Nina has been involved in many incredibly challenging and ambitious restoration projects across the country, working on some of the UK's most recognisable landmarks. Her phenomenal skills have been critical to projects of major national historic importance, including the Houses of Parliament, The Royal Pavilion Brighton and Hereford Cathedral.

Nina's astounding talent as a stone carver has brought numerous commissions including statues for Hampton Court flower show, gargoyles for St Pancras Station and statues for Saint George's Chapel, Windsor. She also took great pride in assisting with the design of various sculptures that decorated the Royal Barge for the Queen's Diamond Jubilee in 2012.

One of her most recent commissions, which she is particularly proud of, has been the design and carving of two statues of Her Majesty the Queen and His Royal Highness the Duke of Edinburgh for the front of Canterbury Cathedral. They were unveiled by the royal couple in March 2015 and are the first sculptures to depict them as a pair.

An eminent architectural sculptor, Nina Bilbey started her illustrious career as a graduate of Fine Art Sculpture from the Central St Martins School of Art. After finishing her degree she quickly identified a passion for teaching and was determined to pass on her creative skills. She passed the necessary qualifications at Leeds University and for the next decade revelled in teaching art and ceramics to children and adults.

Nina says the Lavoux à Grain French limestone statues of the royal couple at Canterbury Cathedral were, at the time, the highlight of her career, which now spans more than 20 years. But, she says, a new carving in Portland Weatherbed she is currently working on for a park in Folkestone is even better. "With every carving you learn something and the next one is better," she says. "You should never be satisfied with what you have made."

As she says on the City & Guilds of London Art School website: "When you choose to truly understand stone, as with wood, you make the commitment to study its uses and the aesthetic styles historically associated with it. Through this you gain a design freedom that cultivates creativity through limitation. You learn to continually push your own professional practice through frustration. Learning through every new task how to solve a variety of problems and in doing so becoming a 'better' designer and sculptor. It is, I believe, the first commitment you undertake when craft becomes your chosen career path and something that, if you are lucky, gives you immense joy for the rest of your life."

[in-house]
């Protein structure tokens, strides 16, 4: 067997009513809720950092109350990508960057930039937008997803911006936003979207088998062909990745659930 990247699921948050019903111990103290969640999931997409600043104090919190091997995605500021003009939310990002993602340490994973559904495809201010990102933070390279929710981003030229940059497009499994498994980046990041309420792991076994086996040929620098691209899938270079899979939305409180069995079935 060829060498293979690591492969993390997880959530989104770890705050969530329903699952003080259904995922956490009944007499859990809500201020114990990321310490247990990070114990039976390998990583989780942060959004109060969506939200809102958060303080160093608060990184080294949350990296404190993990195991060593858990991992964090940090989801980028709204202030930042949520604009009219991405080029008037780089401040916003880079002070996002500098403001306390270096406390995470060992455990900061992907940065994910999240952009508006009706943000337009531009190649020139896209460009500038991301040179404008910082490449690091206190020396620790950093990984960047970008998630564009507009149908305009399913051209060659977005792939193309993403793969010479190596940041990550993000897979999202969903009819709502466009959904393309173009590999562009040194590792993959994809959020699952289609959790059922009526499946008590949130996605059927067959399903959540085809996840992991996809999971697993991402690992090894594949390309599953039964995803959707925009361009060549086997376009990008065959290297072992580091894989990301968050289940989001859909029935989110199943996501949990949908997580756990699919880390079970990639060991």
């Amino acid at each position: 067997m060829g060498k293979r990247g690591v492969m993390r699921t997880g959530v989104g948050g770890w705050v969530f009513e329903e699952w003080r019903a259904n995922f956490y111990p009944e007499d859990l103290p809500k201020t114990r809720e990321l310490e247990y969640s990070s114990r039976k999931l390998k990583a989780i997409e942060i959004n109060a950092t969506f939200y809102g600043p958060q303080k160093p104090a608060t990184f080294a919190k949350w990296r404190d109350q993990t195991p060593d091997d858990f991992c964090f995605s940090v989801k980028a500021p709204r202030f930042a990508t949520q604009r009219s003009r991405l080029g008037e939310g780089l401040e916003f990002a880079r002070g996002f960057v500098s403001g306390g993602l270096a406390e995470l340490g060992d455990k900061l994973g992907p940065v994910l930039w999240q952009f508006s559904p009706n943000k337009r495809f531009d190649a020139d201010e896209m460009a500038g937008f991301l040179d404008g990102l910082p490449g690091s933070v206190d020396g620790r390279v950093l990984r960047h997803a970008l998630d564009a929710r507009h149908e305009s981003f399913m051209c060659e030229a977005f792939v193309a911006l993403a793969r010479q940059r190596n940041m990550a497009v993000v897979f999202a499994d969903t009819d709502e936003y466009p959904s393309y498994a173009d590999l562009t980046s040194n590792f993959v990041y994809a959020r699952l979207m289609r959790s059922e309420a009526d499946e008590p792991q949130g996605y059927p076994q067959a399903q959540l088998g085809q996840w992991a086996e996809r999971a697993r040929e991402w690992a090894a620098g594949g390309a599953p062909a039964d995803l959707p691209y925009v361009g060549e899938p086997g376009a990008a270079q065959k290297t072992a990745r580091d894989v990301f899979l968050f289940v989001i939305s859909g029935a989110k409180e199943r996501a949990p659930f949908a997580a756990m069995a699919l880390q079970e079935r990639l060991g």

The Folkestone carving of the town's patron saint, Eanswythe, is in Portland limestone and will be unveiled in July, by which time Nina will be working on carved corbels for Southwark Cathedral. She and three other tutors from the City & Guilds of London Art School, with a dozen students, are setting up a banker shop on the south bank of the Thames where they will work in public view carving the new masonry features for the cathedral until college resumes in September. The first day of the new term is Nina's 50th birthday.

In addition to Nina, who is a Freeman of the Masons Livery Company, the Fishmongers’ Company gave their Livery Award to one of Nina's students, Felix Handley, who has a Diploma in Architectural Stone Carving from City & Guilds of London Art School. His citation reads: Felix is a talented craftsman whose natural flair for drawing has led him to become an accomplished stone carver. His technical skills are complemented by an understanding of style and context derived from his keen interest in art and architectural history. His consistent and intelligent hard work throughout his studies led to a first class grade, and his work has already received recognition in recent exhibitions.